Being a travel nurse is an exciting way to put your nursing skills to use. You get to see different places while helping people.
A career in travel nursing requires a specific degree and on-the-job experience before you can apply. If you’re not already a registered nurse, it’s important to understand the process to plan your travel nursing career.
If you’re already working as an RN, you may be able to jump ahead and go right into travel nursing.
Keep reading to find out the process of becoming a traveling nurse.
A traveling nurse takes short-term assignments in various hospitals and medical facilities. These healthcare facilities have an immediate need for nursing help, so you’ll jump right in when you arrive. You’ll perform all regular nursing duties based on the specialty area and position.
Assignments can last anywhere from 8 to 26 weeks. The most common assignment length is 13 weeks.
You have the choice of where to take assignments, assuming your preferred location has openings and you’re selected for the position.
There are many pros and cons of travel nursing to consider before you pursue this path. You have more flexibility and get to explore new places. But you’re not there long enough to build long-term relationships, and you may miss your family and friends back home.
If you think travel nursing is the best option for you, make sure you have the proper degree and credentials to start.
Before you can become a traveling nurse, you’ll need a degree in registered nursing. This is the minimum education requirement for anyone to work as a nurse, including traveling jobs. You have two main options for RN degrees.
The first is an associate of science in nursing degree, which is typically a two-year degree program. Community colleges often offer this degree program. This is the fastest way to become an RN.
You can also earn a bachelor of science in nursing, which is a good option if you want to take on a nursing leadership role in the future. Colleges and universities offer this four-year degree.
No matter how you earn your nursing degree, you’ll have a mix of classroom and clinical experience. This gives you the foundational and hands-on knowledge you need to start your nursing career.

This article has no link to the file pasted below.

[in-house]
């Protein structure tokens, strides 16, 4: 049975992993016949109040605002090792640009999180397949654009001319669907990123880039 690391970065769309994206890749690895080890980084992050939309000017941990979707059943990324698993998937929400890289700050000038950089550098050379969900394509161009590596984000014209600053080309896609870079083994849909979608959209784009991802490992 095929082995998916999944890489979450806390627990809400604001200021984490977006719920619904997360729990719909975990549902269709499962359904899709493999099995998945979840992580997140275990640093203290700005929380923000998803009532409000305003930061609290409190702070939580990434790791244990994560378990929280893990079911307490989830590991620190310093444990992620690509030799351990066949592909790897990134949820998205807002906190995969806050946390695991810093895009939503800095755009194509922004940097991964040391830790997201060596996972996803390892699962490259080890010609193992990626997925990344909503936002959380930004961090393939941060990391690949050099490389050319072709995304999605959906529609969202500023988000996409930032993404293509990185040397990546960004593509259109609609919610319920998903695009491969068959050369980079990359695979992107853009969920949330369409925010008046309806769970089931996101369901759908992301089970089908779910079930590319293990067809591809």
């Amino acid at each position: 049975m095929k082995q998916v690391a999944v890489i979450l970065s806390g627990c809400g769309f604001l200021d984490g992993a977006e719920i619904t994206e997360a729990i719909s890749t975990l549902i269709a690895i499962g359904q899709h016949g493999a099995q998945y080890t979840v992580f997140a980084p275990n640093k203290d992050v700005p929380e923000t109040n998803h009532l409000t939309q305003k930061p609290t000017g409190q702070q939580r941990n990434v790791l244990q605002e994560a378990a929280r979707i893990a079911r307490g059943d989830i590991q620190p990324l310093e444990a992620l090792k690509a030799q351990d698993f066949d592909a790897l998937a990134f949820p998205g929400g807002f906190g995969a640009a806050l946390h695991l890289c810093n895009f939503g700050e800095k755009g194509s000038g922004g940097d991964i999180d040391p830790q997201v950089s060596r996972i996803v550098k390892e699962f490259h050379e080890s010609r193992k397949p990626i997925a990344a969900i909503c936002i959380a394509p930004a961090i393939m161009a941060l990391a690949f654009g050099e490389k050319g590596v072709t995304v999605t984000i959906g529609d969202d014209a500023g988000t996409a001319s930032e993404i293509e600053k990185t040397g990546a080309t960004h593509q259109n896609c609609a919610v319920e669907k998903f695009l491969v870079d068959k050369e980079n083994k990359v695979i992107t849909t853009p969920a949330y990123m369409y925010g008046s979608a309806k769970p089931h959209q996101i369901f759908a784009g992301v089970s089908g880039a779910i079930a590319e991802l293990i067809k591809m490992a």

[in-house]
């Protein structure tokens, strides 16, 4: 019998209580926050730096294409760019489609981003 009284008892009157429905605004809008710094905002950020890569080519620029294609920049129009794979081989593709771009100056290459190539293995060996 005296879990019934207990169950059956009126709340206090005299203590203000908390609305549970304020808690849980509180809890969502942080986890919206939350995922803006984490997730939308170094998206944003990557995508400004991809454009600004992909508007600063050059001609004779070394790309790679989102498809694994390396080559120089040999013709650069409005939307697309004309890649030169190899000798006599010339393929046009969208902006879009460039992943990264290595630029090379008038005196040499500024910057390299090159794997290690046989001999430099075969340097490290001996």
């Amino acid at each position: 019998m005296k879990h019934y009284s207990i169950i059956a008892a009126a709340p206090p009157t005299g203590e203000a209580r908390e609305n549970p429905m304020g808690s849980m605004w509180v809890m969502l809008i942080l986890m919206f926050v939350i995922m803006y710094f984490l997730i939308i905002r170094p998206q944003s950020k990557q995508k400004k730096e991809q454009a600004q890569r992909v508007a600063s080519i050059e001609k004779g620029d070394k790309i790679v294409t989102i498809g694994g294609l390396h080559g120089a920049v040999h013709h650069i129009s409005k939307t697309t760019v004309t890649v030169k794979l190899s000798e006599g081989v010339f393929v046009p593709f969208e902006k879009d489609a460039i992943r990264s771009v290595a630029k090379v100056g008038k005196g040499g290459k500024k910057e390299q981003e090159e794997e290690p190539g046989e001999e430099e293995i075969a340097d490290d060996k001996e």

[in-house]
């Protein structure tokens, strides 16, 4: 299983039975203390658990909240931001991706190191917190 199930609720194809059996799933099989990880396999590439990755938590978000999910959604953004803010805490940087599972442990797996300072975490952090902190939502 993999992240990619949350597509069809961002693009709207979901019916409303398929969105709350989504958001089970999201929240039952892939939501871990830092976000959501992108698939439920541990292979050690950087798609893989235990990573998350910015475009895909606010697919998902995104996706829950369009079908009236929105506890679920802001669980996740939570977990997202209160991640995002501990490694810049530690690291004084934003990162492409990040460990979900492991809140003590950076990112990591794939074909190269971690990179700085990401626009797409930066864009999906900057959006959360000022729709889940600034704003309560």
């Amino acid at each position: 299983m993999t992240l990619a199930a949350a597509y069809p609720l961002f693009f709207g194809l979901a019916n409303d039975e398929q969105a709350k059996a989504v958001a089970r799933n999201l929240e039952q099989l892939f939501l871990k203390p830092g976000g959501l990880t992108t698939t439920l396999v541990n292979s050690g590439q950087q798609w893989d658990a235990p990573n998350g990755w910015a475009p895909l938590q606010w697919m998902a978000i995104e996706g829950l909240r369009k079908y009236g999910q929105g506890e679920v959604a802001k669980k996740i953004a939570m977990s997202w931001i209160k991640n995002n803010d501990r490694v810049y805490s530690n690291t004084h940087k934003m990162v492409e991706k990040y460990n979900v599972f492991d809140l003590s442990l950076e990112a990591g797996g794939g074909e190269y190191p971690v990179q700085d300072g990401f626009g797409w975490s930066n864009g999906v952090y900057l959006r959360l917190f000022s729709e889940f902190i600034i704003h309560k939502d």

Your next step is to take the NCLEX-RN exam, which is the test all nurses need to take to work as RNs. It assesses your nursing knowledge, including your critical thinking skills to evaluate how you’ll make nursing decisions.
Questions are arranged into four main categories, which are broken down into subcategories. Most questions are multiple choice plus some alternate question options, such as fill-in-the-blank or drag-and-drop responses.
You won’t get a numerical grade result for your exam. It’s simply a pass/fail test. You typically receive your results within two to four weeks after taking the exam.
If you don’t pass the first time, you can retake the test up to eight times per year. You’ll need to wait at least 45 days to take the test again.
After passing the exam, you’re ready to land your first job in the nursing field.
Before you can work as a travel nurse, you need at least one year of experience in an RN role. You can work in a variety of facilities, such as a hospital, clinic, or other healthcare settings. The important thing is having that real-world job experience as an RN.
Because traveling nurses are only in their locations for a short time, they need to be able to jump in right away and start working. If you’re brand new to the nursing field, you don’t have the experience to do that.
If you want to work in a particular nursing area as a traveling nurse, look for positions in those areas. This gives you the experience you need to land a travel nurse position in that area.
Changing jobs while you’re gaining experience can help you bulk up your resume for travel nursing positions. One year is the minimum experience needed, but you may want to work longer to gain more experience.
While you’re gaining your experience, you can do other things to strengthen your travel nurse application. Anything you can do to gain more experience or knowledge in nursing helps.
Take advantage of any professional development opportunities you have through your job or nursing organizations. Those learning opportunities help you gain skills. Classes that focus on a specific area build your resume and make you more attractive to facilities with those types of openings.
Volunteering is another way to gain experience in other nursing specialties. It can give you experience working with at-risk or underserved populations. You also get experience working with different doctors and nurses, which helps you gain flexibility in those working relationships.
Nursing organization membership gives you access to training materials, publications, conferences, and other events. Staying current on things happening in the field prepares you for your travel nursing career.
When you meet the minimum requirements for travel nursing, you’re ready to apply. Many agencies specialize in placing travel nurses. They handle finding positions for you that meet your specialties and preferences.
Check out several travel nursing agencies to find one that feels like a good fit. Look at the locations the agency serves to make sure you can go where you want. Keep in mind that some locations are very competitive and may be difficult to get, even if the agency serves those areas.
Compare the pay structure, including housing stipends, signing incentives, and end-of-assignment bonuses. Check out the health insurance and other benefits offered by each agency. Find out if you get paid time off and how much time you can take between taking assignments without losing your benefits.
A travel nurse career gives you many opportunities you don’t get with a traditional nursing position. If the idea of exploring new places regularly appeals to you, consider this career option.
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